Symptoms of kwashiorkor

  • Retarted mental and physical growth
  • Loss of appetite
  • Bulging eye
  • Protruding bellies
  • The skin becomes dry, lustureless, and appearance of black spots
  • Hair feel dry, textureless, lustreless and may turn reddish yellow to white in color which results in sparse, brittle, and can be pulled out easily
  • Nail plates are thin and soft, fissured, or ridged
  • Wasted muscles can be observed which means a weakening, shrinking, and loss of muscle
  • Enlarged liver with fatty infiltrates
  • Fat present beneath the subcutaneous layer of skin
  • Underweight
  • Edema (Swelling caused by excess fluid trapped in your body’s tissues) of ankles, feet, and belly
  • Children become lazy and irritated
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Difference between marasmus and kwashiorkor

MarasmusKwashiorkor
1.Occurs in a child below one year of ageOccurs in a child more than one year of age
2.Deficiency of protein and calories bothDeficiency of protein only
3.Skin is dry and wrinkledSkin appears swollen
4.Subcutaneous fat disappearSubcutaneous fat is still present
5.Extreme emaciation of the body and thinning of limbs occursWarring of muscles and thinning of limbs occur
6.No edemaExtreme edema observed
7.Severely emaciatedUnderweight children
8.Children become weak and get fatigued easilyChildren become lazy and irritated
Protein Energy Malnutrition (PEM)

Secondary PEM

It is caused due to disorders of the gastrointestinal tract (GIT). It may also be caused due to infections, hyperthyroidism, trauma, burns, and other critical illnesses. Secondary PEM decreases the appetite and impairs nutrient metabolism.

What causes protein-energy malnutrition?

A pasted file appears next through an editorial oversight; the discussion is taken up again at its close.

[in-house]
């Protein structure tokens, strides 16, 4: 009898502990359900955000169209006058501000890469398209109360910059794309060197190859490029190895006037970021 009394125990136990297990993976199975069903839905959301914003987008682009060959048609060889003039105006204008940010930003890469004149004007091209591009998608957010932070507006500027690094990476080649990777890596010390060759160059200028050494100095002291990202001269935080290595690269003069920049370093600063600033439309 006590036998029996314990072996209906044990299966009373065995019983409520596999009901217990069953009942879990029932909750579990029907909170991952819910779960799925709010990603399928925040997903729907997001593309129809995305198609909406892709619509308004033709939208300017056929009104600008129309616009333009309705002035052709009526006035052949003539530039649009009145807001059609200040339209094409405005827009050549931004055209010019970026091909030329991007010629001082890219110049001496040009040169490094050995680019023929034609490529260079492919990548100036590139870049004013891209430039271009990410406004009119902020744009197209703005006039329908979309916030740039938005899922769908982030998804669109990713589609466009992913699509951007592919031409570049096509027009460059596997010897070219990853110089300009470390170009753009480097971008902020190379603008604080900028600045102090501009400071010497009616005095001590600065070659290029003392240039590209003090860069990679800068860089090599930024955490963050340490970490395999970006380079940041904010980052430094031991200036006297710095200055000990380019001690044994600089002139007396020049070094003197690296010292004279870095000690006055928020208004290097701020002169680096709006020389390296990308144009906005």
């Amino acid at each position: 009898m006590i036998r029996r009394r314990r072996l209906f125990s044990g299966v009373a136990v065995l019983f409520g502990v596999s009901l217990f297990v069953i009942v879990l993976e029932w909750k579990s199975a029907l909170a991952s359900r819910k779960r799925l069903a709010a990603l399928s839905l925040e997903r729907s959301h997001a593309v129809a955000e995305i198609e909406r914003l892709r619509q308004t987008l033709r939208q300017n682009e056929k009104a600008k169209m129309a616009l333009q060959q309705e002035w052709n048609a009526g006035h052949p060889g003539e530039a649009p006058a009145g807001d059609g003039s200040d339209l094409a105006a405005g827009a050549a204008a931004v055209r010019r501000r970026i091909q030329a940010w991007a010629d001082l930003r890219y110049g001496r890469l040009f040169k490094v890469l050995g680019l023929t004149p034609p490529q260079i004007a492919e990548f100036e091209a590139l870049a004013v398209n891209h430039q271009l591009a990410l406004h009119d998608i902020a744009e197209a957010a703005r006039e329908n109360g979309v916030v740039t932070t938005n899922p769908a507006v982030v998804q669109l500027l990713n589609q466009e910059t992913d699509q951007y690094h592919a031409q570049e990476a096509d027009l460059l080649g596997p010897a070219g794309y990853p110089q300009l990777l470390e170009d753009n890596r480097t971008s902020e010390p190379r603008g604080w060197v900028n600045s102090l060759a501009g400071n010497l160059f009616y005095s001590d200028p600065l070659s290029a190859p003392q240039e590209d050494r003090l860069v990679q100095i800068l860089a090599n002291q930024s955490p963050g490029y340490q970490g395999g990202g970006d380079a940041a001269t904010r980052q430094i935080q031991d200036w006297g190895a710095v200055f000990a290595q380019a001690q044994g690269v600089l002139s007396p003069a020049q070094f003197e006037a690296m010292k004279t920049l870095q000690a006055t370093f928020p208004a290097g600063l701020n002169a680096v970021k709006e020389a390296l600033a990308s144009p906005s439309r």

Protein-energy malnutrition (PEM) is a common childhood disorder. It is primarily caused by a deficiency of energy, protein, and some micronutrients.

What are the symptoms of protein-energy malnutrition?

Protein is the building block of your body it is required by muscles, skin, bones, enzymes, and hormones, which play an essential role in all body tissues. Its deficiency may cause serious health issues with edema, fatty liver, skin, hair, and nails problems, loss of muscle mass, greater risk of bone fractures, stunted growth in children, increased severity of infections, greater appetite

What are 2 protein-energy malnutrition disorders?

Marasmus and Kwashiorkor are the two protein-energy malnutrition disorders.

What are PEM and its types?

According to the definition of the World Health Organization (WHO), protein-energy malnutrition (PEM) refers to “an imbalance between the supply of protein and energy and the body’s demand for them to ensure optimal growth and function”.
PEM is classified into two types: (1) Primary PEM (2) Secondary PEM

What disease is caused by a lack of protein-energy?

Lack of protein-energy malnutrition can cause mild to serious health-related issues in both children and adults but it’s more common in children below 5 years of age. Marasmus and Kwashiorkor are two disorders related to protein-energy malnutrition (PEM).